Mombasa or Nairobi, to operate in the local area. Petroleum transporting trucks are now
covering a much shorter distance between these towns and Kampala, Kigali or
Bujumbura and towns in the eastern DRC (such as Buni). For instance, because of the
fuel intake at the Kenya Pipeline Co. Ltd.s depot in Kisumu, fuel tankers have now been
saved from travelling 831 km between Mombasa and Kisumu and, instead, cover only the
315 km between Kisumu and Kampala.

1.9 Environment and safety

1.9.1 Road Safety

Traffic safety is a serious problem in Kenya, with over 13,000 traffic accidents annually
(involving approximately 26,000 vehicles) causing 2600 fatalities and over 11,000
serious injury cases. This translates to over 36 accidents and 8 fatalities daily. The
number of casualties per crash has also gone up from 1.3 in 1965, 1.8 in 1990 to 2.0 in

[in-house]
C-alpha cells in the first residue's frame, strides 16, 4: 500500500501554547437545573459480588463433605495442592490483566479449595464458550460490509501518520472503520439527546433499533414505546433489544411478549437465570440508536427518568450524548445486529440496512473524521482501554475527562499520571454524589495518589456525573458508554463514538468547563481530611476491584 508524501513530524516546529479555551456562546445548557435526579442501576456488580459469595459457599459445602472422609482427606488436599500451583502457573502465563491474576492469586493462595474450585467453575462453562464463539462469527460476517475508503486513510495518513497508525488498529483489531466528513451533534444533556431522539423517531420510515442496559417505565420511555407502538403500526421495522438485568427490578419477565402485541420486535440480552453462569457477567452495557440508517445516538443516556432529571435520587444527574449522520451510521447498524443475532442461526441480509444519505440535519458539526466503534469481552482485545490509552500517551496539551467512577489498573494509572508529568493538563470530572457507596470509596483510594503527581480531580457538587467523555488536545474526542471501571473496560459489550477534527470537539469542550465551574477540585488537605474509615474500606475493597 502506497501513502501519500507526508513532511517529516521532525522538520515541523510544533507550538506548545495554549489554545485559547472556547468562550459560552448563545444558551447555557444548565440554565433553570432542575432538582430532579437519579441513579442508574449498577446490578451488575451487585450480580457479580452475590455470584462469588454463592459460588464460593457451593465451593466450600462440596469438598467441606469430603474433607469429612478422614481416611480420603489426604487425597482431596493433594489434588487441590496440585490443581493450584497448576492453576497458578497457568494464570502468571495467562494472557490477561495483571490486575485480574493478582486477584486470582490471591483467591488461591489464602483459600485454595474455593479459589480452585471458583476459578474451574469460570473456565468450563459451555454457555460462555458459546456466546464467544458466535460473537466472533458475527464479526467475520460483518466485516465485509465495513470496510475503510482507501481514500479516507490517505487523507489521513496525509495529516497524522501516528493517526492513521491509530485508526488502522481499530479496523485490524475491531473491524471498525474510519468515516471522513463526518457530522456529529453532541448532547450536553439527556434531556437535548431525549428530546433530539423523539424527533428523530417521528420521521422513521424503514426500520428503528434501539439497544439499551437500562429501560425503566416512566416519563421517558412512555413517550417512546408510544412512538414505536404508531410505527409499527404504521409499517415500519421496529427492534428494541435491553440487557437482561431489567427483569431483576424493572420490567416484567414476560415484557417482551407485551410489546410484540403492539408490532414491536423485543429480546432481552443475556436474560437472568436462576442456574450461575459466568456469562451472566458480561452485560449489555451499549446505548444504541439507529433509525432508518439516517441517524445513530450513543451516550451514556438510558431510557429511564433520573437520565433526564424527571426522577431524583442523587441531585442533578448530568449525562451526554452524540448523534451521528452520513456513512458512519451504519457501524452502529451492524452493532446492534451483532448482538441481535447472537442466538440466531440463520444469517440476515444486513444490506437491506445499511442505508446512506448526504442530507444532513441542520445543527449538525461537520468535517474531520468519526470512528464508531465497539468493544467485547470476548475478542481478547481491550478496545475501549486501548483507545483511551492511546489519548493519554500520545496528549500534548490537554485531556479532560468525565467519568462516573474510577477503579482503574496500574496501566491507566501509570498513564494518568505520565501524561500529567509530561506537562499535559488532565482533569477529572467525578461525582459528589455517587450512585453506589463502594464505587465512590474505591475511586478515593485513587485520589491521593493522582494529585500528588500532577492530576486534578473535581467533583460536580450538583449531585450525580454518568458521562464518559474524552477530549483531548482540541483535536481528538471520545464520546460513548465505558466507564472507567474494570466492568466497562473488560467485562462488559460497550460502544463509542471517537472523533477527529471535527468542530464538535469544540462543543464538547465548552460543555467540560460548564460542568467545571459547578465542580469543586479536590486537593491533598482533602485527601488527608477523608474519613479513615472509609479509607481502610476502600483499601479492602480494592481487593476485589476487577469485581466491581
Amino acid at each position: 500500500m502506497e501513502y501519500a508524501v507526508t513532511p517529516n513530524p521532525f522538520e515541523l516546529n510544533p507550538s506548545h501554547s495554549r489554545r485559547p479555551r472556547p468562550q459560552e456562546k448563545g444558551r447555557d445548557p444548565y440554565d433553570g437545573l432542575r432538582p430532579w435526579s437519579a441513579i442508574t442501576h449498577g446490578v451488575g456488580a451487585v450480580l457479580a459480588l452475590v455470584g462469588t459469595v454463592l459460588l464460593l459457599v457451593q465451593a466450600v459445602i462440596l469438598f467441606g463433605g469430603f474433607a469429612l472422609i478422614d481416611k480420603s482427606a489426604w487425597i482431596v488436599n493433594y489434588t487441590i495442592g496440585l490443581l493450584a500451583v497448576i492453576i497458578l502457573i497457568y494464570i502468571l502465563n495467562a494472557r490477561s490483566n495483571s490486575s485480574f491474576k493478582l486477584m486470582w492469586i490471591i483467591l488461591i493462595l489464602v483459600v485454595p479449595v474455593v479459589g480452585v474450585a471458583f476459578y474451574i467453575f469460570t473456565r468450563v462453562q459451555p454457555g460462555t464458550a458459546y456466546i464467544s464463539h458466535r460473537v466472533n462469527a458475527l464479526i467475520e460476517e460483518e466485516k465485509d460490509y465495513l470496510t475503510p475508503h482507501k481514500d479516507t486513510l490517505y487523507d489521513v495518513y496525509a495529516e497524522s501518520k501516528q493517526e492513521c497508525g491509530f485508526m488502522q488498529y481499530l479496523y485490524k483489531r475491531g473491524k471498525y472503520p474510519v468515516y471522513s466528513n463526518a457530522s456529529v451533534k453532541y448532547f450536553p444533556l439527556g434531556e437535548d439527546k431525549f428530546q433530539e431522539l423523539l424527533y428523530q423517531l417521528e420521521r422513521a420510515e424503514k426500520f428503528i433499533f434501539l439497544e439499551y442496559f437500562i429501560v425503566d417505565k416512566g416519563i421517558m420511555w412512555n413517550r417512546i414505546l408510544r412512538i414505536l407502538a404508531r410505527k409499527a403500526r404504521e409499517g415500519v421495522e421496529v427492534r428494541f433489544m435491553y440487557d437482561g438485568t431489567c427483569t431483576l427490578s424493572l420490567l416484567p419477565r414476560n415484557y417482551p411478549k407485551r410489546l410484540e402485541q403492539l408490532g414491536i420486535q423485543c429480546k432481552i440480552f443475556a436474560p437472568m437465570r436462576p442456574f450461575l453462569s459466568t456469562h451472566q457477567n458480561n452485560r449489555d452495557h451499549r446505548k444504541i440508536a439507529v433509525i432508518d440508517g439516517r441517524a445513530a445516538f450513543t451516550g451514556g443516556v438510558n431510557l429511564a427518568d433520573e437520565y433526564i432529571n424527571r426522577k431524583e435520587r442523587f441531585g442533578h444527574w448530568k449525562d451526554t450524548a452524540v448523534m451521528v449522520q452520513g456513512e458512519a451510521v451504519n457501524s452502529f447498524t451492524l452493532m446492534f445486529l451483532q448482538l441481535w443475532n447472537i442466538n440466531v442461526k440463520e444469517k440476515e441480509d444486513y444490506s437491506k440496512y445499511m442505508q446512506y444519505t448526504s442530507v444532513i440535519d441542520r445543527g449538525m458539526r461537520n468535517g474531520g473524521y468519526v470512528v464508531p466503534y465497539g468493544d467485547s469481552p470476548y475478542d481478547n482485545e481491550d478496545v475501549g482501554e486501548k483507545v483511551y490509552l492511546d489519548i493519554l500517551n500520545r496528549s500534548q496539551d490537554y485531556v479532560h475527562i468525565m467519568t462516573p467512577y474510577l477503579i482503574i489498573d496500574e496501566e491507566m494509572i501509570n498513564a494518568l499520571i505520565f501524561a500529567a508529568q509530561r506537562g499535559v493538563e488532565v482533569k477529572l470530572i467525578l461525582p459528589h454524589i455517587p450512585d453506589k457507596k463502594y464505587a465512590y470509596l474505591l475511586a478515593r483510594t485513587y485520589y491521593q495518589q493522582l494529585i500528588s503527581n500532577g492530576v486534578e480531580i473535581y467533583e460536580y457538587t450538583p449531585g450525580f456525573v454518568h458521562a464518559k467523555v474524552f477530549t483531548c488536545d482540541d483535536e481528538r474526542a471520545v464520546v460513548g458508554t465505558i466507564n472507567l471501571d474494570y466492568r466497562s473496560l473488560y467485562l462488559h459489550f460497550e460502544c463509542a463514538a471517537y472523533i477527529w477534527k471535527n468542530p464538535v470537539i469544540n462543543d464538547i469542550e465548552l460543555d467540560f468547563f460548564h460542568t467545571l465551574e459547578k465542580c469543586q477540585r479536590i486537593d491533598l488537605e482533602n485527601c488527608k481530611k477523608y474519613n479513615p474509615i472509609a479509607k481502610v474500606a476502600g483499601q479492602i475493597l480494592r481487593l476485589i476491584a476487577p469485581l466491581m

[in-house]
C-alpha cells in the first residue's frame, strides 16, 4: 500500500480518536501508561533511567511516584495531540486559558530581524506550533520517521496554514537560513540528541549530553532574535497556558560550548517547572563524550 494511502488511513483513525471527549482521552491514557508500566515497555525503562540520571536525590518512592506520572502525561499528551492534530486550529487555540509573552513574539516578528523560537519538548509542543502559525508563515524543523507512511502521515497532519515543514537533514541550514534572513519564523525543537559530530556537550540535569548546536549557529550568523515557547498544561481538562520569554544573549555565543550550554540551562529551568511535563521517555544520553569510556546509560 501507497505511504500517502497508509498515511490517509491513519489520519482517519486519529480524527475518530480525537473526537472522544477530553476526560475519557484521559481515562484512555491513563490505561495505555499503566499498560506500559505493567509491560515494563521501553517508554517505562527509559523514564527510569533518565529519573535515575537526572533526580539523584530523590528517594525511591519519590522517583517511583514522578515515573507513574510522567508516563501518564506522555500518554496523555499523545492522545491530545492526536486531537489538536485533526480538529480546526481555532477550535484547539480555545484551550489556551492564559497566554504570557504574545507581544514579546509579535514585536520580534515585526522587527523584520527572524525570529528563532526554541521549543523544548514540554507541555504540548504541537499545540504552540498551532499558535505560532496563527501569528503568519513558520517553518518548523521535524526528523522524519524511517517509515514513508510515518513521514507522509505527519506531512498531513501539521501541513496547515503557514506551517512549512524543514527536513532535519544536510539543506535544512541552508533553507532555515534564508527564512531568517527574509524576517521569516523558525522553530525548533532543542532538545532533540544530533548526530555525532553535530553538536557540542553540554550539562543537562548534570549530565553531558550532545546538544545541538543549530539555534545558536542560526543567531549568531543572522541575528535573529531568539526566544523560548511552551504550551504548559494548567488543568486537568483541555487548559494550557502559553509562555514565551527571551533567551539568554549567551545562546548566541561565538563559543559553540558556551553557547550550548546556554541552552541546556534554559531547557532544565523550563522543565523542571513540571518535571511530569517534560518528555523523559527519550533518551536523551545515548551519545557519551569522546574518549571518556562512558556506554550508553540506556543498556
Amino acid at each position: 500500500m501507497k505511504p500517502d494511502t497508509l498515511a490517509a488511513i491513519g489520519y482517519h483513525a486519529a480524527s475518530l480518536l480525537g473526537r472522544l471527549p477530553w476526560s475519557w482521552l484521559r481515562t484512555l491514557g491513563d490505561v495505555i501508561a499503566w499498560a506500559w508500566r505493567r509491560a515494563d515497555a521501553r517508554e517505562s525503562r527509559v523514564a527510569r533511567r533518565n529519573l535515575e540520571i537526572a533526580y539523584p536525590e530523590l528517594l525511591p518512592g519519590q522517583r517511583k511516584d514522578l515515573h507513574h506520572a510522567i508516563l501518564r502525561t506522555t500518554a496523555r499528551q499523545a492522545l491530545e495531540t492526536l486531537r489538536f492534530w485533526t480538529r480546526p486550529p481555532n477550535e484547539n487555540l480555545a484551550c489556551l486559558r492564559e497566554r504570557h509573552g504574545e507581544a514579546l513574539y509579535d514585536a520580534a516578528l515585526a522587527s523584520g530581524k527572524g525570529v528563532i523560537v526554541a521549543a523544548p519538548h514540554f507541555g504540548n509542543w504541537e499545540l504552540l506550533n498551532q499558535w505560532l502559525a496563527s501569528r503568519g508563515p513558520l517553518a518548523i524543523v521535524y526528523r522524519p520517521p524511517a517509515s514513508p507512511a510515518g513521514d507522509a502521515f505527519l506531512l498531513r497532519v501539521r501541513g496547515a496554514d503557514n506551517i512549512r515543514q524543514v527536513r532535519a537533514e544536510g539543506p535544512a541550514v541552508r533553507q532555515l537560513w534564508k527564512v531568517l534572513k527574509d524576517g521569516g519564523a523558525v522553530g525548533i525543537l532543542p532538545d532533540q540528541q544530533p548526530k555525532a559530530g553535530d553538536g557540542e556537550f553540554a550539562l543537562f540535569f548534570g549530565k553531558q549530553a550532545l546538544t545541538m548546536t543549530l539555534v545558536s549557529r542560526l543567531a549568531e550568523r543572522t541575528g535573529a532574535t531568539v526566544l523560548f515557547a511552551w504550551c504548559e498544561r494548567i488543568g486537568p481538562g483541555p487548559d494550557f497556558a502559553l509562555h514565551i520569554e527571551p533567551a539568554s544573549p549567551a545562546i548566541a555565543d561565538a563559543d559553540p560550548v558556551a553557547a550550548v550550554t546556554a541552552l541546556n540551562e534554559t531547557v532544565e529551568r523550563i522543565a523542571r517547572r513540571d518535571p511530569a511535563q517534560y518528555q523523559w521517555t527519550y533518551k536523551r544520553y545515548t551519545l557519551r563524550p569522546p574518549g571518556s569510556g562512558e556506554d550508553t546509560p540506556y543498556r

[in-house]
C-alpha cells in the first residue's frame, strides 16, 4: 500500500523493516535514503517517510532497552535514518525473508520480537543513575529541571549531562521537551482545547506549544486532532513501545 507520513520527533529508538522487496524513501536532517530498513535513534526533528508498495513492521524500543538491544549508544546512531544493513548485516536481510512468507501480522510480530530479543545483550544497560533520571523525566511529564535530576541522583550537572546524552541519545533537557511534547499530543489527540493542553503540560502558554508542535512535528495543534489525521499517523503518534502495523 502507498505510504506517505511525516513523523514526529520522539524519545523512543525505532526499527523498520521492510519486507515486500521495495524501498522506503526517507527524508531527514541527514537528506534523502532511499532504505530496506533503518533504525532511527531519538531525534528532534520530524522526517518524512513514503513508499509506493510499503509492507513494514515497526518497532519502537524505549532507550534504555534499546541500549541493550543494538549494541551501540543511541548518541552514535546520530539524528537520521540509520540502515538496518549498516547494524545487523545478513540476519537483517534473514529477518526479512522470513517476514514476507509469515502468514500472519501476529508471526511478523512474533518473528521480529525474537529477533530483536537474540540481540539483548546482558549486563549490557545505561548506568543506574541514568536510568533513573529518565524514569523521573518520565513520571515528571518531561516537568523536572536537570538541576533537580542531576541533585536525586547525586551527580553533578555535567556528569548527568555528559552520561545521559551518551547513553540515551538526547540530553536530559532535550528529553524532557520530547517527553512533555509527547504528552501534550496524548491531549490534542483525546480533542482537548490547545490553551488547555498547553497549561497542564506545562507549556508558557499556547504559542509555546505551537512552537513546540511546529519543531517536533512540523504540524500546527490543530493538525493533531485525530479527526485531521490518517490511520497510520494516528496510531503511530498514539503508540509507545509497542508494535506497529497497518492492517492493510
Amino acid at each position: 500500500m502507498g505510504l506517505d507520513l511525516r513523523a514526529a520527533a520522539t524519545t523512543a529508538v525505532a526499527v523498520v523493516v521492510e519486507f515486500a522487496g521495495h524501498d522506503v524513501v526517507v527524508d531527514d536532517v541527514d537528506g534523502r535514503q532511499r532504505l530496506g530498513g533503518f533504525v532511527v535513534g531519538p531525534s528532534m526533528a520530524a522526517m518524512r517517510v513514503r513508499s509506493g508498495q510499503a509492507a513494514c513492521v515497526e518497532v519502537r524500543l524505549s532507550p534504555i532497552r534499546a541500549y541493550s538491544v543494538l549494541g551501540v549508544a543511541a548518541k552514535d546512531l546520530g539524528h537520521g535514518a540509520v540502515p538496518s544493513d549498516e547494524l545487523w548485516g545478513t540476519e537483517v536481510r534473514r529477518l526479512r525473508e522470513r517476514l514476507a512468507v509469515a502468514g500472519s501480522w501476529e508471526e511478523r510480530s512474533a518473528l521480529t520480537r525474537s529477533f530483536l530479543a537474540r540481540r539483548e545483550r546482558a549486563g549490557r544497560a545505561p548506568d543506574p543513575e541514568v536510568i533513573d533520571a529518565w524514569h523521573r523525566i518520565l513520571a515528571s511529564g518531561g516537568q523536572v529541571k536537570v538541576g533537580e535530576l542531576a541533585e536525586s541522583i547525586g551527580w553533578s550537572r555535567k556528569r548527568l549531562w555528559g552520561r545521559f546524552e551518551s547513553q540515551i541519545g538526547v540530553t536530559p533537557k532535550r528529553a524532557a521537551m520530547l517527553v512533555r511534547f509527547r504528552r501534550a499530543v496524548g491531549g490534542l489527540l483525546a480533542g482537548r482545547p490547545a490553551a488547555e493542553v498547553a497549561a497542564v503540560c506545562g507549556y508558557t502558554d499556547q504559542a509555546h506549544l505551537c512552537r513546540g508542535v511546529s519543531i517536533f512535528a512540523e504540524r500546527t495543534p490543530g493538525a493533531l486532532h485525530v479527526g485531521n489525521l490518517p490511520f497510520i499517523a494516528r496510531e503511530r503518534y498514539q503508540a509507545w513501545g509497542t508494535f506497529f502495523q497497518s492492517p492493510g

2002, while fatalities per 10,000 population during 1985 to 2002 has risen from 7.8 to 10
respectively. In comparison to other countries, deaths per 10,000 vehicles in Kenya 55,
Tanzania 136.7, Ethiopia 197, Botswana 41, South Africa 22 and United kingdom 1.6.
Further, road km per 1000 population: Kenya 2.3, Tanzania 33 and Ethiopia 0.5.
Accidents statistics in Kenya are 30 - 40 times greater than those of highly industrialized
countries. Statistic show that road accidents in Kenya is the third cause of death after
malaria and HIV/AIDS and present a challenge to overall health status, morbidity,
disability and associated health care costs.

1.9.2 Environmental Pollution

Sustainable environmental policies have not been adequately incorporated in Kenyan

road transport infrastructure management policies resulting in pollution and
environmental degradation. Factors such as soil erosion, management of gravel pits and
road run-off, noise pollution and gaseous emissions by road motor vehicles have not been
adequately addressed.